Macro Value Investing What to Expect in Sideways Markets Presented Presented by: by: Kim Shannon, CFA, MBA President & Co-CIO Sionna Investment Managers Economic Growth Only Explains 17% of Stock Market Returns No Clear Correlation Between Long-Term GDP Growth and Equity Returns (1900-2012) We continue to ignore political and economic forecasts which are an expensive distraction. Warren Buffett Source: The Bank Credit Analyst as at November 2012. Provided for illustrative purposes only. Past performance is not indicative of future results PAGE 2 Short-Term vs. Long-Term Historical Perspective Dow Jones Industrial Average Source: http://www.macrotrends.net/1319/dow-jones-100-year-historical-chart. Provided for illustrative purposes only. Past performance is not indicative of future results
PAGE 3 Additional Value Tool Micro Value Investing Macro Value Investing Traditional New tool Stock level analysis Market level analysis Capital gains primary Dividend yield primary Valuation level Bull or range bound phase Stocks have life cycle
Markets increase over long run Takes advantage of emotional mispricing Examines trend behaviours PAGE 4 First Financial Buddhist Invisible Hand Benefits of Trade Reconciles Fundamentals with Emotions By pursuing his own interest, he frequently promotes that of the society more effectually than when he really intends to promote it. Adam Smith, The Wealth of Nations (1776) PAGE 5 Range-Bound Markets are Frequent U.S. Stock Market 16 Years 10 9 As of 2016:
Returns (log normal scale) 8 15 Years 7 Markets have been range-bound 107 of the last 143 years Secular bull runs are a rarity, not the norm After major bull markets, markets have historically trended sideways for a minimum of 15 years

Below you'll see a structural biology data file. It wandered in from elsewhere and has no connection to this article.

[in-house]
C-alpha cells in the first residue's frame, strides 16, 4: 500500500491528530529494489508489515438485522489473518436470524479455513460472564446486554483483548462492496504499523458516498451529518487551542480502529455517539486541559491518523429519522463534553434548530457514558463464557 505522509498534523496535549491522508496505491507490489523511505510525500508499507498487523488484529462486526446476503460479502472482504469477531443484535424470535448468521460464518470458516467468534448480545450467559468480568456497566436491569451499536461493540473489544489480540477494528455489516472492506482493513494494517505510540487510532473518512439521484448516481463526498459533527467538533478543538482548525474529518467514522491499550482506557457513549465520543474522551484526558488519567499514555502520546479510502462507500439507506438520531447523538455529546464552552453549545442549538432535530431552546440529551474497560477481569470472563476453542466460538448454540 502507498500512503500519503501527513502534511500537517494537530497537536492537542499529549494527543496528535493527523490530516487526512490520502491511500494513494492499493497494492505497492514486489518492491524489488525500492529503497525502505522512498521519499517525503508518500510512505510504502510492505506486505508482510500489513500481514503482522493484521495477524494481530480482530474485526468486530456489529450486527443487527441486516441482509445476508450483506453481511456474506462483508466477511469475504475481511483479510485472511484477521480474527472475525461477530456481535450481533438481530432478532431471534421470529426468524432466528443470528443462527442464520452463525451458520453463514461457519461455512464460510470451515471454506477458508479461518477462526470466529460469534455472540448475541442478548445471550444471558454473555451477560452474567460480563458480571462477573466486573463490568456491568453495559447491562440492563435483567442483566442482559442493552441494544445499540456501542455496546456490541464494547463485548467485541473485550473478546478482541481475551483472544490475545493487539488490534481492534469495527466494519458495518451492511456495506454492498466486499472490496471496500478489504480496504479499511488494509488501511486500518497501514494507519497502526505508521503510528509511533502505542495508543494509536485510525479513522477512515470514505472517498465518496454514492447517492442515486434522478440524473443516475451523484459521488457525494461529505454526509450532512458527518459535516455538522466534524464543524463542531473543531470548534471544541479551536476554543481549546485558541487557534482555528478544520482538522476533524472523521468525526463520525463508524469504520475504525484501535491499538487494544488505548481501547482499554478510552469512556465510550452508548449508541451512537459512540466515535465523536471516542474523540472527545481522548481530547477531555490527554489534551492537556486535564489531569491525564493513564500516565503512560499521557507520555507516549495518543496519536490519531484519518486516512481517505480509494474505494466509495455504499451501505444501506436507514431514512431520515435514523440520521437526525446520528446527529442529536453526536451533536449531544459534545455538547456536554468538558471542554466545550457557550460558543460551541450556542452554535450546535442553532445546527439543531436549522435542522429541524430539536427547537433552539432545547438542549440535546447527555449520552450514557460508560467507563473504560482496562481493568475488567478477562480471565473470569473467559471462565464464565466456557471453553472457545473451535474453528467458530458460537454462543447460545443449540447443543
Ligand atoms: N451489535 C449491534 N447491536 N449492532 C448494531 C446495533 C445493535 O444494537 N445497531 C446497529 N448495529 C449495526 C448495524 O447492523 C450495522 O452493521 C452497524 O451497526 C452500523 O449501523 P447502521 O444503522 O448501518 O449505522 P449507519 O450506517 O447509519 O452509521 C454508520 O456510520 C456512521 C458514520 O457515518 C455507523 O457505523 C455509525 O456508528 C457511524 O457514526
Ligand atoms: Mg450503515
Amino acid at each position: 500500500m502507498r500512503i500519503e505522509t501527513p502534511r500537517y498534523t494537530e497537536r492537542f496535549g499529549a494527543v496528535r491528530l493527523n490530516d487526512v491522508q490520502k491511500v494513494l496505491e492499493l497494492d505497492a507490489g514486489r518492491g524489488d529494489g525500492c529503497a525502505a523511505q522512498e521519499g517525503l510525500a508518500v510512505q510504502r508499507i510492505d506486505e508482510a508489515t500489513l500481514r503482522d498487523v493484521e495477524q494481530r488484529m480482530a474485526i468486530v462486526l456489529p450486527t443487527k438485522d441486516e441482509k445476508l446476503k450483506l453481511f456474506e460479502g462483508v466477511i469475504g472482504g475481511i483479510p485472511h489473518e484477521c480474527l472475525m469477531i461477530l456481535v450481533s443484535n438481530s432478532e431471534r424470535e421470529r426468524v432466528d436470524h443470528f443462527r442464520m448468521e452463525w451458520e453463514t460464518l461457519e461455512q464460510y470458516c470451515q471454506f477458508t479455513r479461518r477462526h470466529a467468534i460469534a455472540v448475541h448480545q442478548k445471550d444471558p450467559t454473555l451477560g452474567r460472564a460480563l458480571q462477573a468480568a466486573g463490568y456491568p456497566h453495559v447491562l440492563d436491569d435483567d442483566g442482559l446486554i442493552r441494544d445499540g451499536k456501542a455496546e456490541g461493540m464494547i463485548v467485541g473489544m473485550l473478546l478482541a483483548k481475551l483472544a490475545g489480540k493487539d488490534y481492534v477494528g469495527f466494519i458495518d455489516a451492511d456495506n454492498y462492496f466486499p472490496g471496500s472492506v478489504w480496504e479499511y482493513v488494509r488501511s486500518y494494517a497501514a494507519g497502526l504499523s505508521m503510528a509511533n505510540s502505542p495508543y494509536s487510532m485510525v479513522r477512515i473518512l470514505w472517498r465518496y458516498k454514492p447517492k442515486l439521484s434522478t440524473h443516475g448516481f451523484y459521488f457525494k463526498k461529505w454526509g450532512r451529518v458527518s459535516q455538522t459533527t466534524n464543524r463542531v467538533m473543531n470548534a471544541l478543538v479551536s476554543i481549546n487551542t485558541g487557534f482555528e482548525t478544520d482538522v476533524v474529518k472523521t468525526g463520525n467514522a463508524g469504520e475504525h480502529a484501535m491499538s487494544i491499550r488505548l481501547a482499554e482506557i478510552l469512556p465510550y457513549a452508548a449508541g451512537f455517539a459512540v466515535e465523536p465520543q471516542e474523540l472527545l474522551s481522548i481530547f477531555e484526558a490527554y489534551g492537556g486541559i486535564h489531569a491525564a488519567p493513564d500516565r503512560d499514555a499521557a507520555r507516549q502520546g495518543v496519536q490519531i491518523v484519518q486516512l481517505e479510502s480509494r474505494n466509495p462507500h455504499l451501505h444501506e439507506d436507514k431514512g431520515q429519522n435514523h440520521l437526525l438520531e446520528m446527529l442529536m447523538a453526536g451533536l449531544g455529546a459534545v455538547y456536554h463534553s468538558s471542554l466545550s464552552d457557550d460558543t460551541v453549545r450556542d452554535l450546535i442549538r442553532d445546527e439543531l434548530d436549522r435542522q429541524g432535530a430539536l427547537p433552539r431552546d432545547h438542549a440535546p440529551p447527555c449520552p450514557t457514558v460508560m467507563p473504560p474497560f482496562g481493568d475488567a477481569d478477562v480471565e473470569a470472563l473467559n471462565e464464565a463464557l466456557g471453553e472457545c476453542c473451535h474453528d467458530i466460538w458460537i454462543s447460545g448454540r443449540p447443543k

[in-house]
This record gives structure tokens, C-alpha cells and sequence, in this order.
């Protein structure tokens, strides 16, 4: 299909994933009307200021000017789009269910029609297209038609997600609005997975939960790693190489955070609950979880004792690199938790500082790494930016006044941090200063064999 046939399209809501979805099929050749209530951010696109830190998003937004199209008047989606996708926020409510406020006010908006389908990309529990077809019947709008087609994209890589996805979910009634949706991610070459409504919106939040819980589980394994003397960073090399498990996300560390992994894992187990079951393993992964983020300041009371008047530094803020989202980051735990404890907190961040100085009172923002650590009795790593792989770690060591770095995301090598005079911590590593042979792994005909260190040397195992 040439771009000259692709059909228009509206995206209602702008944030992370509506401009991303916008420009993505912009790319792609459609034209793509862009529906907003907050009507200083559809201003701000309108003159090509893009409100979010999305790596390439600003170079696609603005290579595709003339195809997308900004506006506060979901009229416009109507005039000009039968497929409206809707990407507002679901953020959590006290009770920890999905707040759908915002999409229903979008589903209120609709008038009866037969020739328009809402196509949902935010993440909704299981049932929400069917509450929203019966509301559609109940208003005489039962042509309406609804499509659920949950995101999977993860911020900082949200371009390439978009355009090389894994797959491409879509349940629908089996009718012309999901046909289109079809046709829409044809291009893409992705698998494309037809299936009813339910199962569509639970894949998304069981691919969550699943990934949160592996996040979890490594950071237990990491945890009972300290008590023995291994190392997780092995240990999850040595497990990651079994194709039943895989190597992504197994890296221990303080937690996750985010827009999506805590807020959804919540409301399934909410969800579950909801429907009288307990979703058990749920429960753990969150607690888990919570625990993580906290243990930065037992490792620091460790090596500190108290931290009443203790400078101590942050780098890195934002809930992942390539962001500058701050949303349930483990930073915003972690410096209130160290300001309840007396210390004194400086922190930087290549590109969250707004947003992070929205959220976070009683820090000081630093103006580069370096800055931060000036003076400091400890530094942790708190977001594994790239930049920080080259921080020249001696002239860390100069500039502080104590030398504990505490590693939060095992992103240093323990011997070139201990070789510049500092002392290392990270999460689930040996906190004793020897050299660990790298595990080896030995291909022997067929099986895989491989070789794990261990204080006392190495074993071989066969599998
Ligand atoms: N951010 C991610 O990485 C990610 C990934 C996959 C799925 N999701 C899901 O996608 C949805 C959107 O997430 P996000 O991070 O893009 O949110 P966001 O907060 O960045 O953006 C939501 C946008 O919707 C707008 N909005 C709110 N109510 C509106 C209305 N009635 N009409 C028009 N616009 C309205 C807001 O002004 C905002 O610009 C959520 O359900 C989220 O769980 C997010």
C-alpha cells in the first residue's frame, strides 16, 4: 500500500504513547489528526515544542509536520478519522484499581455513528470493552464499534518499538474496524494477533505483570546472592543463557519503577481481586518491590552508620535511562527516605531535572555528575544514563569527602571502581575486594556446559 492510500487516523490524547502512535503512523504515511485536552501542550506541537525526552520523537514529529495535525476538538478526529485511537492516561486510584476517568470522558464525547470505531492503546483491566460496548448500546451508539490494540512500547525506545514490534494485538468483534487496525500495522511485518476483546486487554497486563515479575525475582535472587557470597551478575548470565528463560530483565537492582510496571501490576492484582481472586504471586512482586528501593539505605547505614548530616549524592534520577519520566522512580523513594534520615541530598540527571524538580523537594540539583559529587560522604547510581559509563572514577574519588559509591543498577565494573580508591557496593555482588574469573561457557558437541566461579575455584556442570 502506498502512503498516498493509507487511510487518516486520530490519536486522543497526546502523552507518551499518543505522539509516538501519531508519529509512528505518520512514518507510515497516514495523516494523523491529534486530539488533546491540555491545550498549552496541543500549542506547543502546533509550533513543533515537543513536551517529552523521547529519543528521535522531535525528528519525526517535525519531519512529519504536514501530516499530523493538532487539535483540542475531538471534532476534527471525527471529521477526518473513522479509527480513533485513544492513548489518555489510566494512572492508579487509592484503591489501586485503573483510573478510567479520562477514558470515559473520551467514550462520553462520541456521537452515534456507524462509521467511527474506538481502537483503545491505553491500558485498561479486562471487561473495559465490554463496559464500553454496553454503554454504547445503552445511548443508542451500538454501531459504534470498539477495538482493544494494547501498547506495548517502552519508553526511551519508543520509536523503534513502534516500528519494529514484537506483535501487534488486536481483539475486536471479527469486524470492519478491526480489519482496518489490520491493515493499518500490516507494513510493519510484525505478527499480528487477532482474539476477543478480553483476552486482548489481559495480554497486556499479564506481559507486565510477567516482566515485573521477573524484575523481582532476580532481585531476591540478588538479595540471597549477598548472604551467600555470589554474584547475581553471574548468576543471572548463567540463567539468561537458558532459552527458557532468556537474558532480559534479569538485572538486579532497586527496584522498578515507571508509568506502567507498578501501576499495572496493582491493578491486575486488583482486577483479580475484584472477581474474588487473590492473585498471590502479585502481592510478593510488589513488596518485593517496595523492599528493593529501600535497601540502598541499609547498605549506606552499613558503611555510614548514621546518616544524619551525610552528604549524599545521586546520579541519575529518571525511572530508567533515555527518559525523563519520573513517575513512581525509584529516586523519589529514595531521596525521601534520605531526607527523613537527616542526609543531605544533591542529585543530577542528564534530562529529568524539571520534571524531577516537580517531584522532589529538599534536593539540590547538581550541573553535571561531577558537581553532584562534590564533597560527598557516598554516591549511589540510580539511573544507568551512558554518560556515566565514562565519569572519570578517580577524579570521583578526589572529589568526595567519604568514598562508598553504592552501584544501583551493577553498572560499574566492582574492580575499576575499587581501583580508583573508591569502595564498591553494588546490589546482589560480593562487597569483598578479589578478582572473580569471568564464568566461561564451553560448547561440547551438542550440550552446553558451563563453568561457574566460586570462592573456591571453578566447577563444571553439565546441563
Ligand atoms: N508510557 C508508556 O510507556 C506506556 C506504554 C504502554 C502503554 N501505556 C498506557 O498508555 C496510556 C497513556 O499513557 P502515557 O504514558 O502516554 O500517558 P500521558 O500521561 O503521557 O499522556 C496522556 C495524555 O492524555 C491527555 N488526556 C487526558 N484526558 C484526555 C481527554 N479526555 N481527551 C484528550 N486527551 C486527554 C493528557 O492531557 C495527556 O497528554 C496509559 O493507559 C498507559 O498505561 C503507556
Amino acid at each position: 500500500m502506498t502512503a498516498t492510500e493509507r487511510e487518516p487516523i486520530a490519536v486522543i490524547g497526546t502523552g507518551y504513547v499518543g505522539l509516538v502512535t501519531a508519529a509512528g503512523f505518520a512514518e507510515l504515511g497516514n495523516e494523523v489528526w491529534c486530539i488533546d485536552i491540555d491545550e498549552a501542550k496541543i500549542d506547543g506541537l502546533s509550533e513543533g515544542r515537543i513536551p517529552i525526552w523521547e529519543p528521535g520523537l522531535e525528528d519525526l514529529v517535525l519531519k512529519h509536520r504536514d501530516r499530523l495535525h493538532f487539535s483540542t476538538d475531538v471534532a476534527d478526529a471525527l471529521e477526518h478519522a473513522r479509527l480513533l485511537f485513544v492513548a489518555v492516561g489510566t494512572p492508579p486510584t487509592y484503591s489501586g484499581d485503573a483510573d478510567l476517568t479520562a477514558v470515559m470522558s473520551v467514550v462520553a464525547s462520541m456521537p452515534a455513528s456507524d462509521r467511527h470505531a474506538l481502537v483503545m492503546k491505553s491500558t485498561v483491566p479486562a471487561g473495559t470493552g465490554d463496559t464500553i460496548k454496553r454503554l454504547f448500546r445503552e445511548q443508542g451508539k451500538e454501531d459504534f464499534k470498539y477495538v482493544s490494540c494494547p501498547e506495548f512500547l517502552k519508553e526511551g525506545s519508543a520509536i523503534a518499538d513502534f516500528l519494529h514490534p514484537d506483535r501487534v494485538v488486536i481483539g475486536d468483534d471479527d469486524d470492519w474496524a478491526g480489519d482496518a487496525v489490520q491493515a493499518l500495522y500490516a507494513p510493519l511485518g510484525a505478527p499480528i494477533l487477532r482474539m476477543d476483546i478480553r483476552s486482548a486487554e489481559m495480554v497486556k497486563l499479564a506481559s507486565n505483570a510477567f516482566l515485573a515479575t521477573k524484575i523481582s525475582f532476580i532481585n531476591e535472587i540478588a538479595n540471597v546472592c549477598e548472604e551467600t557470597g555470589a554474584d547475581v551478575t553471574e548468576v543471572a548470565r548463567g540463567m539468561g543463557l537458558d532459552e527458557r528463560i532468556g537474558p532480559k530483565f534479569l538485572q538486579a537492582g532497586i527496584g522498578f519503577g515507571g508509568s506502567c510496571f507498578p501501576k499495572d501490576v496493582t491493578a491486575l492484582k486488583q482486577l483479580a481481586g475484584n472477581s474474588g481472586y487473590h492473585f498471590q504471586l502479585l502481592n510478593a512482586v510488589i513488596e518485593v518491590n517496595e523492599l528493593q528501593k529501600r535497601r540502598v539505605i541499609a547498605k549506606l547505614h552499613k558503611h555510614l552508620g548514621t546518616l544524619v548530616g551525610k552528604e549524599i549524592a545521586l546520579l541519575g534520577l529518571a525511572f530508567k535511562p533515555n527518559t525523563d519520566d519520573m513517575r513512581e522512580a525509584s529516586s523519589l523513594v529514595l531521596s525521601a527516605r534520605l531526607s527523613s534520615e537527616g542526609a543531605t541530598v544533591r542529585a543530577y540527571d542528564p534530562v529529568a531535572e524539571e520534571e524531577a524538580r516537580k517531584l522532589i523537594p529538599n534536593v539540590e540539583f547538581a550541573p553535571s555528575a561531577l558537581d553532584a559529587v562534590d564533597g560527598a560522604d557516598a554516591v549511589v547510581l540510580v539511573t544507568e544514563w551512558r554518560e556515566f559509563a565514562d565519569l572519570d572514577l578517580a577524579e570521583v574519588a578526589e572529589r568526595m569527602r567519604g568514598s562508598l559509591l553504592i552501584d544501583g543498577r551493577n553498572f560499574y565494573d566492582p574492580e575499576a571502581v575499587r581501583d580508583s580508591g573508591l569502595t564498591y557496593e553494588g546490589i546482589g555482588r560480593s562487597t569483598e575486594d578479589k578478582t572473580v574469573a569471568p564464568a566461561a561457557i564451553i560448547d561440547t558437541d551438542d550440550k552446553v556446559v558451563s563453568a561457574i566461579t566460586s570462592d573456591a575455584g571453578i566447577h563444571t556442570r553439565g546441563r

6 5 20 Years 4 3 2 1 25 Years 30 Years Source: Wells Capital Management. For illustrative purposes only. The above returns do not represent the performance of any product or security managed by Sionna or Bridgehouse and are provided for illustrative purposes only. The performance presented represents historical performance of an unmanaged index. Returns would have been lower if they were subject to management fees and trading expenses. Past performance is not an indicator of future results. The indices are unmanaged and have no fees. One cannot invest directly in an Index. PAGE 6 Market Returns Tend to be Bi-Modal Frequency of US Returns Since 1872 (64 of 144 observations are between 0% to 20%) Number of Observations
12 10 8 6 4 2 0 0 to 2 2 to 4 4 to 6 6 to 8 8 to 10 Percent Source: Robert J. Shiller, S&P 500 Price Returns, average annual returns since 1872 is 5.9%. PAGE 7 10 to 12
12 to 14 14 to 16 16 to 18 18 to 20 Last Full Sideways Market (1965-1982) 4 100 CRB Spot Index Dow Jones Industrial Index Dow Jones Industrial Index PE Ratio 90 80 70 3.5 60 3
50 40 2.5 30 20 2 10 1.5 1950 Dow Jones Industrial Index (PE) CRB Spot Index & Dow Jones Industrial Index (Log Index) 4.5 Sideways markets typically end with single digit P/Es
0 1955 1960 1965 1970 1975 1980 1985 1990 1995 2000 2005 Source: Rathbones Investment Strategy, February 2008. CRB: Commodity Research Bureau. P/E: Price/Earnings ratio *As at December 31, 2016. The above returns do not represent the performance of any product or security managed by Sionna and are provided for illustrative purposes only. The performance
presented represents historical performance of an unmanaged index. Returns would have been lower if they were subject to management fees and trading expenses. Past performance is not an indicator of future results. The indices are unmanaged and have no fees. One cannot invest directly in an Index. PAGE 8 Learn to Love 6% Expected Return of Sideways Market Earnings Growth + Change in P/E Multiple + Dividend Yield Bear Market 19291932 Range-Bound Markets* Average Bull Markets Average Earnings Growth -28.1 5.6 5.6 +/- P/E Growth